Liberals Imposed Massive Tax Hikes for Decades,
Conservatives Are Cutting Taxes at Historical Rates
- Radical leftists are manufacturing fake concern over the tax burden facing some North Carolinians
- This is laughable given the fact that taxes have been significantly cut over the last five years
- These same liberals expressed no concern while Democrats dramatically hiked taxes for three decades
Desperation can cause people to do odd things. Take, for example, left-wing groups such as Progress North Carolina now pretending to be concerned about the tax burden on North Carolinians.
For decades, while North Carolina imposed among the highest income tax rates in the nation, liberal progressives never made a peep of concern about state taxes taking a bite out of household budgets. Indeed, dozens of tax hikes were passed by Democrat majorities to fund the massive expansion of state government that liberals demanded.
And make no mistake, these weren’t tax hikes on “the rich,” but ranged from tax increases on everything from general retail sales, to cigarettes, to gas, to alcohol, to movie admissions, to insurance and to your phone bill.
In this context, the radical left-wing group Progress North Carolina just kicked off its “Tax Hike Truth Tour” in Raleigh. Is the group finally going to educate people on the decades of actual tax hikes approved under Democratic leadership these last few decades? Of course not.
The events focus on recent tax reforms that actually reduced tax rates on all levels of income, along with corporate income taxes, that have resulted in huge net tax cuts for North Carolina’s economy.
Amazingly, in the upside down world of Progress NC, it is in the wake of some of the largest tax cuts in state history they decide to show faux concern over “average folks” who are “feeling the pain from tax hikes on the middle class.”
Progress NC also now pretends to be concerned about people paying more in sales taxes, and suddenly feels the urge to “stand with average North Carolinians who are paying more thanks to the decisions by the legislature in Raleigh.”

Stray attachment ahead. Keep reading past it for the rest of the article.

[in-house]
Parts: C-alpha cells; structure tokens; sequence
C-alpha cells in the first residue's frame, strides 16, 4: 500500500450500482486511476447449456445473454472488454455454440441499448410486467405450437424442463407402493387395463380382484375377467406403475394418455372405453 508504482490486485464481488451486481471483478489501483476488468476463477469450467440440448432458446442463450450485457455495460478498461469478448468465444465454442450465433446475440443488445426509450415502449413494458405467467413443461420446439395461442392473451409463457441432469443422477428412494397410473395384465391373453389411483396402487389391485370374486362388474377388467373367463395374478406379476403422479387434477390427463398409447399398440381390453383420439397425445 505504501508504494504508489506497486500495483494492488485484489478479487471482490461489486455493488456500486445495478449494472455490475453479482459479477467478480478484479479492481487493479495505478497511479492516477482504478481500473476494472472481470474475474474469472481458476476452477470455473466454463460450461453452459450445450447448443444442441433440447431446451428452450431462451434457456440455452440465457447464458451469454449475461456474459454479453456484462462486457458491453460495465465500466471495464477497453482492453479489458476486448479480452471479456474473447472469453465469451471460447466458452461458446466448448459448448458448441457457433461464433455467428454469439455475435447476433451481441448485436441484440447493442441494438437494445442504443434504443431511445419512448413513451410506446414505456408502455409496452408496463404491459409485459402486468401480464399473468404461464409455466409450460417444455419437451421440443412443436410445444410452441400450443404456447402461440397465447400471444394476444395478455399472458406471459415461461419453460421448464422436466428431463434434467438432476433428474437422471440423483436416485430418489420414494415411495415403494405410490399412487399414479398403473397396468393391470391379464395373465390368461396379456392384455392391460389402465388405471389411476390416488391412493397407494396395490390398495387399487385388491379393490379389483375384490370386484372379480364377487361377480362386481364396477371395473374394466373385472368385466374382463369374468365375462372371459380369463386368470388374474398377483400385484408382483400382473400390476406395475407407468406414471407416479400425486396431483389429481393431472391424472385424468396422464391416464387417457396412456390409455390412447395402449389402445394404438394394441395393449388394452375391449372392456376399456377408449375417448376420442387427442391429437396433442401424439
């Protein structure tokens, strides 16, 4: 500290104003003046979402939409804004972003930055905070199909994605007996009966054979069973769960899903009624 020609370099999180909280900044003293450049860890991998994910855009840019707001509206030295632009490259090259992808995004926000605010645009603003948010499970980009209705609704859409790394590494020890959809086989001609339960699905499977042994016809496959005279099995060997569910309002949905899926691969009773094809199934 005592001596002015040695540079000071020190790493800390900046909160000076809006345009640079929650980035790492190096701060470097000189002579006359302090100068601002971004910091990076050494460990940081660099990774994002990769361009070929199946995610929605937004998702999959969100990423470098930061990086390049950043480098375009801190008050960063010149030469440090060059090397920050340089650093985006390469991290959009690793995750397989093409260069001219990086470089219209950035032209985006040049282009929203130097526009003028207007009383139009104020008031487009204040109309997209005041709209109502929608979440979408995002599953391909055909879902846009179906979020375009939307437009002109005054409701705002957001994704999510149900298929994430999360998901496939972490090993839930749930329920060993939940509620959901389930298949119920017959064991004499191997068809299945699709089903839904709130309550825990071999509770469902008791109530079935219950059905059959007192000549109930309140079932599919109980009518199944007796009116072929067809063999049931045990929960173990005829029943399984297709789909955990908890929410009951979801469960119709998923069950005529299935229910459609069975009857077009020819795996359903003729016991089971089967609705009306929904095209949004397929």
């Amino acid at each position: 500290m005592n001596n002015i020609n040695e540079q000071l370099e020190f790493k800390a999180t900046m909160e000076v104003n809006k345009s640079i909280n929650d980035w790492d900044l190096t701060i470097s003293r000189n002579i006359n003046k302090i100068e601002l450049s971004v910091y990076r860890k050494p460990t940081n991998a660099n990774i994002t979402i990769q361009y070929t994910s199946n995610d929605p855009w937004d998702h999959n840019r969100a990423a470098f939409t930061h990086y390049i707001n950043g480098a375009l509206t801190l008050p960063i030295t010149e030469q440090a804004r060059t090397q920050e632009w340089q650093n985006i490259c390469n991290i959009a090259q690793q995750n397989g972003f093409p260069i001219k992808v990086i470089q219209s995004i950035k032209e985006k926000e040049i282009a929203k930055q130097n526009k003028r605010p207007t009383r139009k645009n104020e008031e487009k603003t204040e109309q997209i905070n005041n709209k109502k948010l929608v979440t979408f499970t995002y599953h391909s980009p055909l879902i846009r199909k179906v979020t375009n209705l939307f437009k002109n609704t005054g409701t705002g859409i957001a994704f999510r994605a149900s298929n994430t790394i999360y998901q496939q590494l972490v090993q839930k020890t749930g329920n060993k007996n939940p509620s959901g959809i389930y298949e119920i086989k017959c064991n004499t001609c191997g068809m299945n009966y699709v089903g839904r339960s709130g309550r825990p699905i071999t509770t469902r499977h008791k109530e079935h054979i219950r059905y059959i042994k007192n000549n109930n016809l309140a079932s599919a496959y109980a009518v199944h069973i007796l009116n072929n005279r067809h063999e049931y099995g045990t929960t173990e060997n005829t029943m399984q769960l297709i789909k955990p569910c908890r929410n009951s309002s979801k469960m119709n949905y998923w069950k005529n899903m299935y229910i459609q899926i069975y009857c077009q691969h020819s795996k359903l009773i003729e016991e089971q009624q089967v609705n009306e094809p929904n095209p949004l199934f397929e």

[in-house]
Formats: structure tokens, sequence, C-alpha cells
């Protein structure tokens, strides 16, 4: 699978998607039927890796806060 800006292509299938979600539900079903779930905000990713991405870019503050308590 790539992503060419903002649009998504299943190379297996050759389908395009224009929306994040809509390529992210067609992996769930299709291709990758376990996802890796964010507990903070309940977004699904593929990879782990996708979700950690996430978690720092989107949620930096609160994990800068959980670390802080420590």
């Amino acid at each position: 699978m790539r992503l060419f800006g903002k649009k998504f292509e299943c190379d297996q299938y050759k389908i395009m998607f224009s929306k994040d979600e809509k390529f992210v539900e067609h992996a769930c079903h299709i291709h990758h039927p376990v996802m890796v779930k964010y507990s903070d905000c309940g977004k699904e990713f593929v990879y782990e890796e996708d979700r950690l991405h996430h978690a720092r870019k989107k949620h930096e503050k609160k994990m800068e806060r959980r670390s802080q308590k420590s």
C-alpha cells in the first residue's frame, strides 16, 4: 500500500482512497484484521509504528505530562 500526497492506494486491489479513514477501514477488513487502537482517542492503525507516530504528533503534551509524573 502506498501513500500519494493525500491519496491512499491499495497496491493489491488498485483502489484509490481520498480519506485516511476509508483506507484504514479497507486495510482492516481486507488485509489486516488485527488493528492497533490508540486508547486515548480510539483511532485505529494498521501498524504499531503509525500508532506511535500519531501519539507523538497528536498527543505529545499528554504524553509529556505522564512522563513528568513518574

Timing is everything, the saying goes, and this Tax Tour seems to be coming about 30 years too late to be taken seriously.
The real truth on taxes is that the last handful of years have seen historic tax cuts, which have spurred job growth and improved economic opportunity for the most-needy North Carolinians.
The beginning of this recent spate of historic tax relief can be traced back to 2011, when the Republican-led legislature successfully fought against then-Governor Bev Perdue’s plan to extend ¾ of a temporary 1-cent statewide sales tax hike. Preventing this tax hike saved North Carolinians upward of $800 million per year.
Of course, liberals at the time sided with Perdue and fully supported forcing North Carolina families to pay nearly a billion dollars more every year in sales tax. So much for their fake concern over the impact of the “regressive” sales tax.
Then in 2013, North Carolina passed arguably the largest tax cut in the state’s history. Income taxes on all income levels were reduced, and corporate tax rates were also cut in order to attract more jobs and investment. The reforms were projected to amount to a net tax cut of $2.4 billion over their first five years of implementation alone.
Add to that the unemployment insurance reforms passed in 2013, which enabled North Carolina to pay back roughly $2.5 billion in debt to the federal government far earlier than the original payback plan. The early repayment has resulted in major tax relief for employers, and some estimates say this relief will generate a total of $2.5 billion in tax savings for job creators over four years, including $240 million in 2016 alone.
The results of all this tax cutting have been impressive. Since mid-2013, job growth in North Carolina has outpaced national job growth by a wide margin (6.2% to 5.1%). The Tar Heel State’s job creation has also outperformed our regional neighbors during that time. Moreover, our state’s economy has grown more rapidly than the national and regional averages, climbing by 3.2 percent compared to the national average of 2.5 percent and regional 2.4 percent rate.